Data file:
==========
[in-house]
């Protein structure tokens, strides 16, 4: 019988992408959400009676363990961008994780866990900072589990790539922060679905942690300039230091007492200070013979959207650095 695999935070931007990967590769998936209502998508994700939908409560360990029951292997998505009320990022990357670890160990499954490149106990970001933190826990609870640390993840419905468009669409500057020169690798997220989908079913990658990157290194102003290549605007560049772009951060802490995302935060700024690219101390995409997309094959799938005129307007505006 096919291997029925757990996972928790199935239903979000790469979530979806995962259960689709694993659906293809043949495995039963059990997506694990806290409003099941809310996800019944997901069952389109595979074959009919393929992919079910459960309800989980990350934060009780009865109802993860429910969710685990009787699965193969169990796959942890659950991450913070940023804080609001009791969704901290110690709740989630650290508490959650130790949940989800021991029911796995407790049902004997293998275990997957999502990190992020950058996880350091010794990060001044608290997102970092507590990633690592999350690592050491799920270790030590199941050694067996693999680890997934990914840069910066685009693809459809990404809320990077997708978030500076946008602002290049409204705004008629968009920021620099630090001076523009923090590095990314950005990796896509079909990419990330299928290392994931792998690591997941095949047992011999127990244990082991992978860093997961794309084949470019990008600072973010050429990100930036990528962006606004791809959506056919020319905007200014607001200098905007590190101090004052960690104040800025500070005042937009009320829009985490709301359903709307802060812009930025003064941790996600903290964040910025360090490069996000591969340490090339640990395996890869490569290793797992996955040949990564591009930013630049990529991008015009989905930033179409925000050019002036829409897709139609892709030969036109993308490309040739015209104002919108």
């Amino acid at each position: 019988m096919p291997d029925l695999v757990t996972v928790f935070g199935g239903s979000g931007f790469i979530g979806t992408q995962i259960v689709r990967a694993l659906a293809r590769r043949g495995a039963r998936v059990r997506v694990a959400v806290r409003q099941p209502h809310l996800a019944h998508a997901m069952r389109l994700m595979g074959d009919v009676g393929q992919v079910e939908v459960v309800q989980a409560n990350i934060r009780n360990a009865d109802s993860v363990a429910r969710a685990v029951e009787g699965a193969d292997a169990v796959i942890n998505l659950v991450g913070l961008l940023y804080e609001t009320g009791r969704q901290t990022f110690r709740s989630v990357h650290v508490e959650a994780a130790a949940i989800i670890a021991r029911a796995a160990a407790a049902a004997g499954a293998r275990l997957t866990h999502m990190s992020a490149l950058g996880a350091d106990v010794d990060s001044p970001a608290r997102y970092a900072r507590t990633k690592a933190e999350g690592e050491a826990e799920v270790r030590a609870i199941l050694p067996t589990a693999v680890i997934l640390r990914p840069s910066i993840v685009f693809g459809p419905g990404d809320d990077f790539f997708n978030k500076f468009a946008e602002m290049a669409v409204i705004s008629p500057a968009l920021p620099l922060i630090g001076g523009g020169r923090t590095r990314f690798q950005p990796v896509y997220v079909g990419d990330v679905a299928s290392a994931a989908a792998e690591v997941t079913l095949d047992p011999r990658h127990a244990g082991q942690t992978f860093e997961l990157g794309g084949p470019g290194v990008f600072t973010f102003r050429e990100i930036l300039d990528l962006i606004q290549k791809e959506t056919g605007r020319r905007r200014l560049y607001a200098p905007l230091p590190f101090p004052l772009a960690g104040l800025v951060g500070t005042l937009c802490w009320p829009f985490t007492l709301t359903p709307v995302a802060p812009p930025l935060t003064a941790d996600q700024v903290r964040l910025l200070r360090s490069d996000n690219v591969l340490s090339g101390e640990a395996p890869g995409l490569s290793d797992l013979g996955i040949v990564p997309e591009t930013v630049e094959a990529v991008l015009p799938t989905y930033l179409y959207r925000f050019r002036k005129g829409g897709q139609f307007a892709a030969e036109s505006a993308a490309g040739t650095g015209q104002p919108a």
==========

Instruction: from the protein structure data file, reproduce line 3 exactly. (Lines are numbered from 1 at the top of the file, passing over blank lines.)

């Amino acid at each position: 019988m096919p291997d029925l695999v757990t996972v928790f935070g199935g239903s979000g931007f790469i979530g979806t992408q995962i259960v689709r990967a694993l659906a293809r590769r043949g495995a039963r998936v059990r997506v694990a959400v806290r409003q099941p209502h809310l996800a019944h998508a997901m069952r389109l994700m595979g074959d009919v009676g393929q992919v079910e939908v459960v309800q989980a409560n990350i934060r009780n360990a009865d109802s993860v363990a429910r969710a685990v029951e009787g699965a193969d292997a169990v796959i942890n998505l659950v991450g913070l961008l940023y804080e609001t009320g009791r969704q901290t990022f110690r709740s989630v990357h650290v508490e959650a994780a130790a949940i989800i670890a021991r029911a796995a160990a407790a049902a004997g499954a293998r275990l997957t866990h999502m990190s992020a490149l950058g996880a350091d106990v010794d990060s001044p970001a608290r997102y970092a900072r507590t990633k690592a933190e999350g690592e050491a826990e799920v270790r030590a609870i199941l050694p067996t589990a693999v680890i997934l640390r990914p840069s910066i993840v685009f693809g459809p419905g990404d809320d990077f790539f997708n978030k500076f468009a946008e602002m290049a669409v409204i705004s008629p500057a968009l920021p620099l922060i630090g001076g523009g020169r923090t590095r990314f690798q950005p990796v896509y997220v079909g990419d990330v679905a299928s290392a994931a989908a792998e690591v997941t079913l095949d047992p011999r990658h127990a244990g082991q942690t992978f860093e997961l990157g794309g084949p470019g290194v990008f600072t973010f102003r050429e990100i930036l300039d990528l962006i606004q290549k791809e959506t056919g605007r020319r905007r200014l560049y607001a200098p905007l230091p590190f101090p004052l772009a960690g104040l800025v951060g500070t005042l937009c802490w009320p829009f985490t007492l709301t359903p709307v995302a802060p812009p930025l935060t003064a941790d996600q700024v903290r964040l910025l200070r360090s490069d996000n690219v591969l340490s090339g101390e640990a395996p890869g995409l490569s290793d797992l013979g996955i040949v990564p997309e591009t930013v630049e094959a990529v991008l015009p799938t989905y930033l179409y959207r925000f050019r002036k005129g829409g897709q139609f307007a892709a030969e036109s505006a993308a490309g040739t650095g015209q104002p919108a």